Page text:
The growing crisis for all pension savers is a direct consequence of interest rate repression. Since 2007 rates have been kept artificially low, and the consequences are coming home.

The most obvious consequence is that distorting interest rates distorts the price of every single asset class; from credit, equity, property and alternatives. Every asset prices off the risk-free rate – the most important being US Treasuries – but when these are artificially held low, then the price of every single other asset class on the planet is also distorted by relative pricing effects – exactly what has fuelled the stupendous inflation in financial asset prices since 2008.

Another consequence is mispriced risk – a fundamental misunderstanding of how artificial interest rates hide, magnify and distort risk assumptions. Ultra-low interest rates have enabled a deluge of new debt issued by corporates and government – which most people assume must be some kind of good thing.  Yet the consequences are massively increased fears about the unsustainability of burgeoning government debt in terms of monetary instability and declining confidence in fiat currencies, which has fuelled the ridiculous right-wing notion that independent cryptocurrencies are better than money – because they remove the distortions of government???

We’re seeing record issuance in the corporate bond markets being hoovered up by investors. Yesterday, American Airlines, which is losing $30mm per day just to keep the hanger doors open, was able to raise a $45 bln order book for a $10 bln debt deal, plus it’s pledged its customer loyalty programme to government in return for a further loan.

Record debt issuance in investment grade and junk credits are hopefully going towards recovery, but is more likely either keeping companies from insolvent collapse, or are being used for stock buyback programmes.

Until we fess up to the consequences – we won’t solve their effects.

Elsewhere… Why does Bloomberg hate me?

I would love to be able to incorporate news and comments from reading the many excellent financial journalists on Bloomberg. Unfortunately, Bloomberg has decided I am not a human. Although it helps itself to a massive subscription from my bank account each month, it has decided I am not entitled to log in any more.

There may be financial developments and scoops on Bloomberg, but sadly I won’t be sharing them anymore as I’m going to ask for my money back.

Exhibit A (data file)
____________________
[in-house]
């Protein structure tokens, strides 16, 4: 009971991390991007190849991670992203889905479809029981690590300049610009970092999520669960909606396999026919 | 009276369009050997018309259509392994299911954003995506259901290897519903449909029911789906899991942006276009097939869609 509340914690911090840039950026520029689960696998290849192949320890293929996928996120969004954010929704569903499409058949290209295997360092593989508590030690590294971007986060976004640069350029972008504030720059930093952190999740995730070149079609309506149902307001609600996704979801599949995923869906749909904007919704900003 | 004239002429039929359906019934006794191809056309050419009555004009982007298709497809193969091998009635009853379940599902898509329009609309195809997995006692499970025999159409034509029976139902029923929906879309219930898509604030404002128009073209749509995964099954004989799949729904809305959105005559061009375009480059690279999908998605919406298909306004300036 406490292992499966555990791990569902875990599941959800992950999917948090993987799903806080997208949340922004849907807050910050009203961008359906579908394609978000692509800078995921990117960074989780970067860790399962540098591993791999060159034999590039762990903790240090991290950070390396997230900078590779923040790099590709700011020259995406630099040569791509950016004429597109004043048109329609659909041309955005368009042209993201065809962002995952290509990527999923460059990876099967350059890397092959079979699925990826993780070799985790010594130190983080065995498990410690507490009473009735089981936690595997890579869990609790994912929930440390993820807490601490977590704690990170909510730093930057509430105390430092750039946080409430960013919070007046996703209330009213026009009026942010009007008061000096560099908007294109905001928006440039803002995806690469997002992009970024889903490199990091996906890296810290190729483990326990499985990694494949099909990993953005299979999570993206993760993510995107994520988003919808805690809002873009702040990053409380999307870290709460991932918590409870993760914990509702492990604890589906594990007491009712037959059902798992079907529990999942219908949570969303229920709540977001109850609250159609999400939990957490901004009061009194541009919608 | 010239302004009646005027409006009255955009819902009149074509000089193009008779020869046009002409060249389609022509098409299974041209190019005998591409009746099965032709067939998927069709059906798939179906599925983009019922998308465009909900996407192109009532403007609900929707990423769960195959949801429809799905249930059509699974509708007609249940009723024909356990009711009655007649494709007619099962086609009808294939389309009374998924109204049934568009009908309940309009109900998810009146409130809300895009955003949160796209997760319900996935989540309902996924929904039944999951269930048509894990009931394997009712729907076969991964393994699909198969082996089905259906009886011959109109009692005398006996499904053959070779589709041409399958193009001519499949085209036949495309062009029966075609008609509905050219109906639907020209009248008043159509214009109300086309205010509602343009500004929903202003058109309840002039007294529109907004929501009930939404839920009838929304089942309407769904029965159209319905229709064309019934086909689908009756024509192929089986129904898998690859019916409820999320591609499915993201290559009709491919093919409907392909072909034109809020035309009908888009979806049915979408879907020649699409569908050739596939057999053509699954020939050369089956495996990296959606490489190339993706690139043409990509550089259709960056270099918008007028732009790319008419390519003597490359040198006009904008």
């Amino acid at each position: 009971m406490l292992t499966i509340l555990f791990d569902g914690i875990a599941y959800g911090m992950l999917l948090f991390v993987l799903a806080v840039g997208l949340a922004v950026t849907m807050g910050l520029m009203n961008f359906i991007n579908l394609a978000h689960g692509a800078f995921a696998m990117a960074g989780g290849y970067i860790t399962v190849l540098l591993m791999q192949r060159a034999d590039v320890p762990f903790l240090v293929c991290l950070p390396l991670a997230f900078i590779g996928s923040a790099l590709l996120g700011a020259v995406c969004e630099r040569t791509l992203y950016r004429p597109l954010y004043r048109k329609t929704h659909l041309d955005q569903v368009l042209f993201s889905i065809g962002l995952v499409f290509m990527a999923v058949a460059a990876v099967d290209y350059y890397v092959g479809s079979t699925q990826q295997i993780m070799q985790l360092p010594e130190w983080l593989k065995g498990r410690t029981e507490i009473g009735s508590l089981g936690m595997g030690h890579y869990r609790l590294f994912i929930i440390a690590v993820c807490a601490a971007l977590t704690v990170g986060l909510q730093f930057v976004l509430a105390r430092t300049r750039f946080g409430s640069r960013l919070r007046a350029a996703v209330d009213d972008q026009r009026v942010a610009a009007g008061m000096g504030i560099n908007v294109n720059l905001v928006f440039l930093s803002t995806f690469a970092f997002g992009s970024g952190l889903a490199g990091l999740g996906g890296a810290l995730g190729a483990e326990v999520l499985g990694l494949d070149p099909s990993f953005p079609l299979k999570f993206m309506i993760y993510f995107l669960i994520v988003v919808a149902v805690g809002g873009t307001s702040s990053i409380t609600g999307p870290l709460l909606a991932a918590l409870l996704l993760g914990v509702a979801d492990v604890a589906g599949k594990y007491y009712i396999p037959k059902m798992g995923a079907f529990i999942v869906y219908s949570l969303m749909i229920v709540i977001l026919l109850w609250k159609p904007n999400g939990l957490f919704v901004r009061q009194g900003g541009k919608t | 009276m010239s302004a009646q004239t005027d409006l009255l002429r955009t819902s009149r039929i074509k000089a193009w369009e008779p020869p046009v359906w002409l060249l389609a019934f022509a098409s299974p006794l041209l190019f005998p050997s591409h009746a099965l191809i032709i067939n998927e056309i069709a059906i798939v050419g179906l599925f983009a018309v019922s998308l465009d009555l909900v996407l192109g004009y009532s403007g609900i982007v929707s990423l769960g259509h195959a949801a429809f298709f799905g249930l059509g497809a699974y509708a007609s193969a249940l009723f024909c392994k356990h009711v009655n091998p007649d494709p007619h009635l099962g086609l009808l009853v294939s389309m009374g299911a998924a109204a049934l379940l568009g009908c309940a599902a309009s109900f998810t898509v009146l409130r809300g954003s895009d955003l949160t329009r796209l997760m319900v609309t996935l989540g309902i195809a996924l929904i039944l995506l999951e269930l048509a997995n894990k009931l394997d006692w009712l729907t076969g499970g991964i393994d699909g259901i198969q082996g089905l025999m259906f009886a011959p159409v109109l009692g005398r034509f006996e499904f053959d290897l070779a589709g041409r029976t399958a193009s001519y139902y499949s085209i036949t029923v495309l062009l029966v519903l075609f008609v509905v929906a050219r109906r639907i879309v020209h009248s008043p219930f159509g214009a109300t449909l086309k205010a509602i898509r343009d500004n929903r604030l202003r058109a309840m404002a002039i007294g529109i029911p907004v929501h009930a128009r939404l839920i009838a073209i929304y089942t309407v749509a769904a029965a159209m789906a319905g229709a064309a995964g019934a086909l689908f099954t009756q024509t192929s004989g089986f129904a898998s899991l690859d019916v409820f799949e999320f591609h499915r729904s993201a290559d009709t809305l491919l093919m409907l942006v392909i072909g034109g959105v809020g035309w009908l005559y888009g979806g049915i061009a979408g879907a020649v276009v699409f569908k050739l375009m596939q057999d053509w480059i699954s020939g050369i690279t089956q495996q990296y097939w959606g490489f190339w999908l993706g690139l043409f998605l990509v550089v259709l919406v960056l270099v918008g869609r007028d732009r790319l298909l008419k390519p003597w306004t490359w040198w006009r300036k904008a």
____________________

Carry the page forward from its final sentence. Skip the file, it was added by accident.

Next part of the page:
And finally…

Yesterday was the first day of the America’s Cup in New Zealand and the score is 1:1. The honours go to the Italian challengers – who have given the Kiwi holders much to think about. The Kiwis look to be a smidge faster downwind and the boats about even uphill. It’s shaping up to be great racing. It’s a best of 13 series – first boat to Seven wins the Auld Mug – the oldest trophy in International Sport. The Italian’s knock out the UK in the Prada Cup last month, a race series that determines who gets to challenge the America’s cup holder.

Five Things To Read This Morning

FT – Food and agritech companies race to tap public markets

FT – Greensill painted a rosy picture as it sought $1 bln before collapse

WSJ – Booming Electric Vehicle Demand Supercharges Lithium Prices

Thunderer – Global Bosses Backing Britain

Torygraph – The EU Elite will never take responsibility for its vaccine disaster

Out of time and back to the day job

Bill Blain

Shard Capital


  1. Bill

    you are so right on pensions !

    we face ( or our kids do ) paying in more, for less return and for a lower result

    and the public pension issue will become a huge economic issue for many countries as it busts government finances, just as sustained rising interest rates will do, but not a political one as none are brave or stupid enough to address it !

    hence we must save in all the tax efficient methods we can to help our kids – isas, pensions, property…

    just when you thot you could retire !

  2. the American Rescue Plan, 1.9 trillion bucks, has $85 billion dollars to rescue some private (who?) pension plans about to go bust. I guess we’ll see more of this.

  3. You are correct in your two worries however I don’t believe that worry #1 is solvable. If the financial system is reliant upon increasing population growth forever then we are doomed. Better to stop growing , fix the planet, and fix our economic system now. The only solution to pension problems (which we also have in the US) is to pay less on a nonlinear scale similar to our social security system. Lowest incomes receive 90-100% of their pensions while upper incomes receive around 35%. The reimbursement curve is actually three line segments with two break points and a maximum cap. I believe that the US will have to implement such a scheme for its public pensions (and any private pension systems which fail).

  4. The deflationary wage effects of Eastern Europeans entering the UK market has come to an end. How awful.
    In fact , finally, after 15-20 years of wage stagnation the very thing that allows consumers to power the UK’s 80% consumer economy (i.e., wages) is back on track in the right direction.

    Globalisation has not been good for wages in the western world. The system is at breaking point.

    An example of public sector pensions: It appears NHS workers had a generous pension prior to 1995 – and not too shabby until 2008. Up to 18% of final salary perhaps. But since 2015 not so good. Perhaps 1.8%? The Tories squashed these entitlements.
    Could you see the French taking such assertive action? Non.